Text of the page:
Inter-Research > AME > v41 > n3 > p261-270  
Aquatic Microbial Ecology

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AME 41:261-270 (2005)  -  doi:10.3354/ame041261

Effects of the colonial cyanobacterium Trichodesmium spp. on bacterial activity

Florent Renaud1,2, Olivier Pringault1, Emma Rochelle-Newall1,*

1Centre IRD Noumea, BP A5, Promenade Roger Laroque, 98848 Nouméa Cedex, New Caledonia
2Present address: International Atomic Energy Agency, Marine Environment Laboratory (IAEA-MEL), 4 Quai Antoine 1er, 98000 Monaco, Principality of Monaco
*Corresponding author. Email:

ABSTRACT: We measured rates of particulate and dissolved primary production (DOCp) as well as bacterial production (BP) in order to determine the effect of freshly produced photosynthates onheterotrophic bacteria. During a 1 mo study carried out on samples from the southwestern lagoon of New Caledonia, we observed 2 different phytoplanktonic communities. The first was a mixed community, dominated by diatoms and with a low abundance of Trichodesmium spp. (10% total phytoplankton cells) and the second community was dominated by Trichodesmium spp. (up to 98% total phytoplankton cells). Chlorophyll a normalised total (particulate + dissolved) primary production rates were twice as high in the mixed community compared to the Trichodesmium spp. dominated community. The percentage of extracellular release (PER), calculated as the percentage of DOCp divided by total primary production (TOCp), reached 8% in the mixed community; in contrast, rates were much lower in the Trichodesmium spp. community and remained close to 1%. In terms of BP, activities were higher in the mixed community and were generally higher in light incubations than in the dark. In contrast, in the Trichodesmium spp. dominated community, bacterial activity was much lower and decreased with increasing Trichodesmium spp. abundance. This decrease in bacterial activity could not be explained by a decrease in bacterial abundance. This suggests that the proportion of active bacteria was much lower during the Trichodesmium spp. bloom.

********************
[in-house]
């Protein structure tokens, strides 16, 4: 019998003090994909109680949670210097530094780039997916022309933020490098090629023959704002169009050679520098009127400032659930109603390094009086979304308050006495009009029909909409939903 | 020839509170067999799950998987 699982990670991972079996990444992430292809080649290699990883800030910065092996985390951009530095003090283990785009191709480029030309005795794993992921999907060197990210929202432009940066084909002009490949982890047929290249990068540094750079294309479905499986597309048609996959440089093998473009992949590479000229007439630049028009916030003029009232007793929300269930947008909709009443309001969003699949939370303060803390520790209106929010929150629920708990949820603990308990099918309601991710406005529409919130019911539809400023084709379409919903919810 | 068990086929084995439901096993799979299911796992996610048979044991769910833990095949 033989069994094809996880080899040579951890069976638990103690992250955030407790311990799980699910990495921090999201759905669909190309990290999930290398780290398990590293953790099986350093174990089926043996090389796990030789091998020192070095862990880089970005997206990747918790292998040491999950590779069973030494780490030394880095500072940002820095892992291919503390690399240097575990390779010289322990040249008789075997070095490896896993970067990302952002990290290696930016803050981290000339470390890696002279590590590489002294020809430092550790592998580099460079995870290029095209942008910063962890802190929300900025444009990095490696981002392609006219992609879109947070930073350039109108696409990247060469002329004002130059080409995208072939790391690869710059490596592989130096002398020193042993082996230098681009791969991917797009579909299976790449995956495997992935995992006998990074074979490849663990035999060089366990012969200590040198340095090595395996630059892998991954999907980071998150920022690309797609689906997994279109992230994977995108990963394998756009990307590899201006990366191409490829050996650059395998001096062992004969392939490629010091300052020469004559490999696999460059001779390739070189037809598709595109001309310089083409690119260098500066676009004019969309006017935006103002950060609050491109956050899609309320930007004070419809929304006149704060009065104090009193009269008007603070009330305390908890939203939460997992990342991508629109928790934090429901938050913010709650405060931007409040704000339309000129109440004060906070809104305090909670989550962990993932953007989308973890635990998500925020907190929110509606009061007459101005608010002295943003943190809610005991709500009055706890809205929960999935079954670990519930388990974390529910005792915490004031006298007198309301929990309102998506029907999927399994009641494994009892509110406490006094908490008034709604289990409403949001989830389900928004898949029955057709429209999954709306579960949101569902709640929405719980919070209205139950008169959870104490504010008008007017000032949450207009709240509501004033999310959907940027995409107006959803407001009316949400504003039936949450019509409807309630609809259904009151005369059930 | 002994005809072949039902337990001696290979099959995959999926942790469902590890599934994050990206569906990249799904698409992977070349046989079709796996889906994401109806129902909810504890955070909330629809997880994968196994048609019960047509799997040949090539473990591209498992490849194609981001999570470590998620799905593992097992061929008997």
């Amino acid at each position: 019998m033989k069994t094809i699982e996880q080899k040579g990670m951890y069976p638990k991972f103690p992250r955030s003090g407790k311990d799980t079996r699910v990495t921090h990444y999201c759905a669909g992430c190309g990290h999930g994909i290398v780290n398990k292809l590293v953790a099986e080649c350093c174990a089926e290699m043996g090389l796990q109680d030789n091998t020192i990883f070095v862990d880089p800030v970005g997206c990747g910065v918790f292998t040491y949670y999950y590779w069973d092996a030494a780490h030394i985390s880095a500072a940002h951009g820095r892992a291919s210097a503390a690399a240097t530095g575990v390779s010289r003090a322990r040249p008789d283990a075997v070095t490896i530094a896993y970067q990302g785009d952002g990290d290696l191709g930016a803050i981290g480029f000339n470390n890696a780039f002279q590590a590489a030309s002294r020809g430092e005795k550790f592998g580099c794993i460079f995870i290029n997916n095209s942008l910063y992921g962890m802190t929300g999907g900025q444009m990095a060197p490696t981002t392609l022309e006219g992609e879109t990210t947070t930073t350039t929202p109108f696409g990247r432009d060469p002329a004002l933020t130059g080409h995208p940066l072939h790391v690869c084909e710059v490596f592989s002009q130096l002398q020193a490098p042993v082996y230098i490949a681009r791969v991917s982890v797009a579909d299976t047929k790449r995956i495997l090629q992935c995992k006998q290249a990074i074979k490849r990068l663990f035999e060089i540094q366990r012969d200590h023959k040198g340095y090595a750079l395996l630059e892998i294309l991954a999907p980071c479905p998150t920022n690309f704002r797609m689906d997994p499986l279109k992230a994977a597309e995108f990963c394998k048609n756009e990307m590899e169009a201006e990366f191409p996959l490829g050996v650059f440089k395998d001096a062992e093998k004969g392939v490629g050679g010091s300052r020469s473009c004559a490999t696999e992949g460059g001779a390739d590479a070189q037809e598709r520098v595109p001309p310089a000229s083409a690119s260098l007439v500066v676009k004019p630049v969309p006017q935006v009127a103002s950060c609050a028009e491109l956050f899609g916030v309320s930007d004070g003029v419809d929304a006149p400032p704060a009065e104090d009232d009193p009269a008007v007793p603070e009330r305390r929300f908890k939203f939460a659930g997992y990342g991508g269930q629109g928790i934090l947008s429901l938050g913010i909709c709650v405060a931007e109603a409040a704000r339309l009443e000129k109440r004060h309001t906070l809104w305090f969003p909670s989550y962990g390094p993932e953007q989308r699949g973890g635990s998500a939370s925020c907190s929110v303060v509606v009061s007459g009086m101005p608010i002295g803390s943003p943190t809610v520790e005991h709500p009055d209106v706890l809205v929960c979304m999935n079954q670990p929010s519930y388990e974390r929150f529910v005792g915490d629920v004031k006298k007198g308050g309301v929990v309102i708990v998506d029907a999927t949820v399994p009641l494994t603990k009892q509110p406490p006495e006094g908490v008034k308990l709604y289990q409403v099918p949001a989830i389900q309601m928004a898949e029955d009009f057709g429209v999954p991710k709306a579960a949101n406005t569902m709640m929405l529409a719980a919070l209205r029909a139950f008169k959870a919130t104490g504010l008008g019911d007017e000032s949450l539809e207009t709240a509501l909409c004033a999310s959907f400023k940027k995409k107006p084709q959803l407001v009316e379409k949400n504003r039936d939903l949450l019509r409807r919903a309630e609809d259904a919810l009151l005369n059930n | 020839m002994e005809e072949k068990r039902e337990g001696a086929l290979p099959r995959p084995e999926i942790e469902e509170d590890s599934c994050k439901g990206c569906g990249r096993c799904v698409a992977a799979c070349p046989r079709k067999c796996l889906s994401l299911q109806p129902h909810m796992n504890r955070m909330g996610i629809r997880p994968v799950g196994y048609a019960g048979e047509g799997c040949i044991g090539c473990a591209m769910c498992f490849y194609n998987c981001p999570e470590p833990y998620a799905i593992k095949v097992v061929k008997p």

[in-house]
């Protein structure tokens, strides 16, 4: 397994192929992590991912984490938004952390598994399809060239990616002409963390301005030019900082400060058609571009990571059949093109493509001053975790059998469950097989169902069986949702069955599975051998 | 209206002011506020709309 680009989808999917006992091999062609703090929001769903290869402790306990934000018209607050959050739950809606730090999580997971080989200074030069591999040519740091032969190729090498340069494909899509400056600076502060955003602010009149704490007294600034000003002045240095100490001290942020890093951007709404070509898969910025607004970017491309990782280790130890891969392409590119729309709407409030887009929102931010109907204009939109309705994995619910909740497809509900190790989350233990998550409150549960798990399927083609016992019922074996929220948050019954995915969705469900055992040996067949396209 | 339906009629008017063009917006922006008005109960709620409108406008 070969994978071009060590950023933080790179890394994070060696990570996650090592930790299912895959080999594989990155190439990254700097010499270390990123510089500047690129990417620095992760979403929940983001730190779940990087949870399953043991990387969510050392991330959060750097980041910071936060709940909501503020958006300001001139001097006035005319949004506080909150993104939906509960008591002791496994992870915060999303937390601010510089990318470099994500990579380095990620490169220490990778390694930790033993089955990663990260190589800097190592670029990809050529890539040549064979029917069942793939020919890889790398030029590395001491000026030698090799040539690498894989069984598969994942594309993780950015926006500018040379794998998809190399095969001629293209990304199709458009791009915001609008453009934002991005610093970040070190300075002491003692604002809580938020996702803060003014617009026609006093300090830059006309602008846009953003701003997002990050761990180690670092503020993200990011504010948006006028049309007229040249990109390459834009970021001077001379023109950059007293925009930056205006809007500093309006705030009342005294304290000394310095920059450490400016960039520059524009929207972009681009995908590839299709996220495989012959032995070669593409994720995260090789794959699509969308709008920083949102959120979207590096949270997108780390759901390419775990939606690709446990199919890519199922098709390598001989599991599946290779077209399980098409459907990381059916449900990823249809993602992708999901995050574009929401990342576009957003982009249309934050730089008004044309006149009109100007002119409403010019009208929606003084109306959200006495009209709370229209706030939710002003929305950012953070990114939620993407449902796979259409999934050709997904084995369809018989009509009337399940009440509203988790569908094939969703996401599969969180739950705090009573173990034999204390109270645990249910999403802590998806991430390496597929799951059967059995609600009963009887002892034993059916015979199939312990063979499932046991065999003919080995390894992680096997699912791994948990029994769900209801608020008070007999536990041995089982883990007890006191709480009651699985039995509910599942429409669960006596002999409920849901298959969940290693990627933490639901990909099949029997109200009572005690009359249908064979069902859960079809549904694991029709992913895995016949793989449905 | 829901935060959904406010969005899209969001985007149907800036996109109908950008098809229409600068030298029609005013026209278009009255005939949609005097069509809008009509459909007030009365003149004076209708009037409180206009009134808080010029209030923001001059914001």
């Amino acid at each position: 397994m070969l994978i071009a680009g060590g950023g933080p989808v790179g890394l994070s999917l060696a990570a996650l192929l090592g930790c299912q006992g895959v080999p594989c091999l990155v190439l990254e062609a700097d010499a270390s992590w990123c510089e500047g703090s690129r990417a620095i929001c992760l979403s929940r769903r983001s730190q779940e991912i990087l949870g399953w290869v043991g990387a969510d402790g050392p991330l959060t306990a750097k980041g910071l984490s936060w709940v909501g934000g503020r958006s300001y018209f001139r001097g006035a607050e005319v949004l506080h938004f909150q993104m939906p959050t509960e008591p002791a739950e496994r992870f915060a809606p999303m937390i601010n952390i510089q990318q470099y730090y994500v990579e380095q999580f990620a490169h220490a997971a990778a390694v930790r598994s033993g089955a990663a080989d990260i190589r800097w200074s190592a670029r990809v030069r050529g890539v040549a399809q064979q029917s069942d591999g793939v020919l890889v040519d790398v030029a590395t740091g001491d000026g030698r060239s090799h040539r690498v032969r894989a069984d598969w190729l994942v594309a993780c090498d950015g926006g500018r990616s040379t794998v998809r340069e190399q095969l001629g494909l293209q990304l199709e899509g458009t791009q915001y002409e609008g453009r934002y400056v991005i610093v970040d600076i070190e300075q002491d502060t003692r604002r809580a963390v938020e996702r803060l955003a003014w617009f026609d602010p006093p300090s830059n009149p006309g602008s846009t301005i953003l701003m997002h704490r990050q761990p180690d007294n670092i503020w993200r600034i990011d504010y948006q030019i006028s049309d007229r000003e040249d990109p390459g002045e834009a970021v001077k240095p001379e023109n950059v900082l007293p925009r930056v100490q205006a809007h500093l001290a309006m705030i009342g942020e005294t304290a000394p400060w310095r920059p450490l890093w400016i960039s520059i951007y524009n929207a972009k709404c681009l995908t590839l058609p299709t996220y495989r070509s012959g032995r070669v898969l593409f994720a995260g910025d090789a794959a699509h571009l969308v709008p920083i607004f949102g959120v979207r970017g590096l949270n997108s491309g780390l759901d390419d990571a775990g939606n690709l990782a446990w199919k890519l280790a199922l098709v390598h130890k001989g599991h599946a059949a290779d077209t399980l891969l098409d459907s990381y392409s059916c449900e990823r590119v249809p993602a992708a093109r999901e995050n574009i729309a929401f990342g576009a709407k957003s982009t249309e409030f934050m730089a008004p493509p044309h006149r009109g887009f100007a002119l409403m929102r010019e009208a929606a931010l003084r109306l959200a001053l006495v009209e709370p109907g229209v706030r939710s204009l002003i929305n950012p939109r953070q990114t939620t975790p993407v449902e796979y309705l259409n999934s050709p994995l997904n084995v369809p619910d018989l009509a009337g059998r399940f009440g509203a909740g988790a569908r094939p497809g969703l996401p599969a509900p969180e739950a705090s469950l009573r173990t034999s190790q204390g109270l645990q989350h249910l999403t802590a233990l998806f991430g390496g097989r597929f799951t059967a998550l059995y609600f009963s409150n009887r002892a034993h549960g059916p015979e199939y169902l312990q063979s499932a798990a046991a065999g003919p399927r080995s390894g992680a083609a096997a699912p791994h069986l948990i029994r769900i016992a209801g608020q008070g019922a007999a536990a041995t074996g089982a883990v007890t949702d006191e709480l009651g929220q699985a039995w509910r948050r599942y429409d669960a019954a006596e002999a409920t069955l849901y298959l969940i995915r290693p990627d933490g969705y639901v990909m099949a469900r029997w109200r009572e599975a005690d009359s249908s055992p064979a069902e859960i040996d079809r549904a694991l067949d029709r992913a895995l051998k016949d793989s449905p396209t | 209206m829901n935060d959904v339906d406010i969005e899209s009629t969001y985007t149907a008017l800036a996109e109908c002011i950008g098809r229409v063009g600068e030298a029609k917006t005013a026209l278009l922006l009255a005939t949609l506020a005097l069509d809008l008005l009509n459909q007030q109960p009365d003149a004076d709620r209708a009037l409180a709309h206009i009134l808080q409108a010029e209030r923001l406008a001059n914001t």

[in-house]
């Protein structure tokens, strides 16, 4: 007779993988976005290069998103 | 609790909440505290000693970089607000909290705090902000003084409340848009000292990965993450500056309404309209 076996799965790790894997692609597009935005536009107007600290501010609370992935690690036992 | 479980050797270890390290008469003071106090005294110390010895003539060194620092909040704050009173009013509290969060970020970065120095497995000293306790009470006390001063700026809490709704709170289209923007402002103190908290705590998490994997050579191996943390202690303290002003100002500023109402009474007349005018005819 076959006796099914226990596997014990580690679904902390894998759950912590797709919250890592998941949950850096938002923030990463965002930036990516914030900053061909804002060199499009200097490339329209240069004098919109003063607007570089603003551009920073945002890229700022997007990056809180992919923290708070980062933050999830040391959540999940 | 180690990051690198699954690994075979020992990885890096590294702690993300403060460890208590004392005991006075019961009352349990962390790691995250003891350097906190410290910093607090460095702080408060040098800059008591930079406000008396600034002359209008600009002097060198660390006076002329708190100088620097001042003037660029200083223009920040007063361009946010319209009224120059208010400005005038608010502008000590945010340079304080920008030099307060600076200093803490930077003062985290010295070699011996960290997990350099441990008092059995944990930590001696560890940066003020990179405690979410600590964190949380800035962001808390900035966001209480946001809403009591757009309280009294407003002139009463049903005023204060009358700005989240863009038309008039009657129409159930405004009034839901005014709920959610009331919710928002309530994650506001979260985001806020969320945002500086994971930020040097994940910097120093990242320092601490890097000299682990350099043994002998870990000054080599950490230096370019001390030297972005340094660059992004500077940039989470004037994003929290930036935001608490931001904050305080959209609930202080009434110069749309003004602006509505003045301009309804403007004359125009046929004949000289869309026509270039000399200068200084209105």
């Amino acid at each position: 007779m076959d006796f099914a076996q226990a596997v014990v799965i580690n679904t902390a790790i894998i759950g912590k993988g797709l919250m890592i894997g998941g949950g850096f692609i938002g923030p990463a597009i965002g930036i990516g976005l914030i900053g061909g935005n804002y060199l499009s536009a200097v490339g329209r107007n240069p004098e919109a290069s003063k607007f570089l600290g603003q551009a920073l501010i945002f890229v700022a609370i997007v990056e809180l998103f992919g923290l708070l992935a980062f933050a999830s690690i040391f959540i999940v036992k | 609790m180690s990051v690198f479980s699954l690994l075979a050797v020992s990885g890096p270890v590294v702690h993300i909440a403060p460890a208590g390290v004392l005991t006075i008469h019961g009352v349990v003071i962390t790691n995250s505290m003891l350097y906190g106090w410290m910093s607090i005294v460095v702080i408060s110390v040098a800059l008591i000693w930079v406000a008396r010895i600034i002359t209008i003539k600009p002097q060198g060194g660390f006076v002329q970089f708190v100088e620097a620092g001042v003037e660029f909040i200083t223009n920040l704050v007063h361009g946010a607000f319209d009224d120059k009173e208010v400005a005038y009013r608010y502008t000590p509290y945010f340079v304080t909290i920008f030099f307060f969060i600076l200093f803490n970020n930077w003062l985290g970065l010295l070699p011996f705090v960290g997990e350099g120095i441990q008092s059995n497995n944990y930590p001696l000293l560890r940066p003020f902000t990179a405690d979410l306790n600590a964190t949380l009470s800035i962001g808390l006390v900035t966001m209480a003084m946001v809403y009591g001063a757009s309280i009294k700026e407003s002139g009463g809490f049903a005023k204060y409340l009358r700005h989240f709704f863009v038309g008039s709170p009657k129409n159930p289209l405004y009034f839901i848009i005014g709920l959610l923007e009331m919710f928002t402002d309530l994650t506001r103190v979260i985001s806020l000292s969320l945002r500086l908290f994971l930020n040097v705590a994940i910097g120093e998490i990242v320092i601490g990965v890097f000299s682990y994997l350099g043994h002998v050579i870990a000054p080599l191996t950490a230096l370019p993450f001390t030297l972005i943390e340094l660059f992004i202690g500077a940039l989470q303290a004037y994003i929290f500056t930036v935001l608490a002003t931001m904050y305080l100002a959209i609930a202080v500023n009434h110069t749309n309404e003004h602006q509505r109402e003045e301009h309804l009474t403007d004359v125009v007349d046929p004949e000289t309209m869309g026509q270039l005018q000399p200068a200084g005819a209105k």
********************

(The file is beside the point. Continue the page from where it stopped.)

KEY WORDS: Dissolved primary production · Bacterial–phytoplankton coupling · Bacterial production

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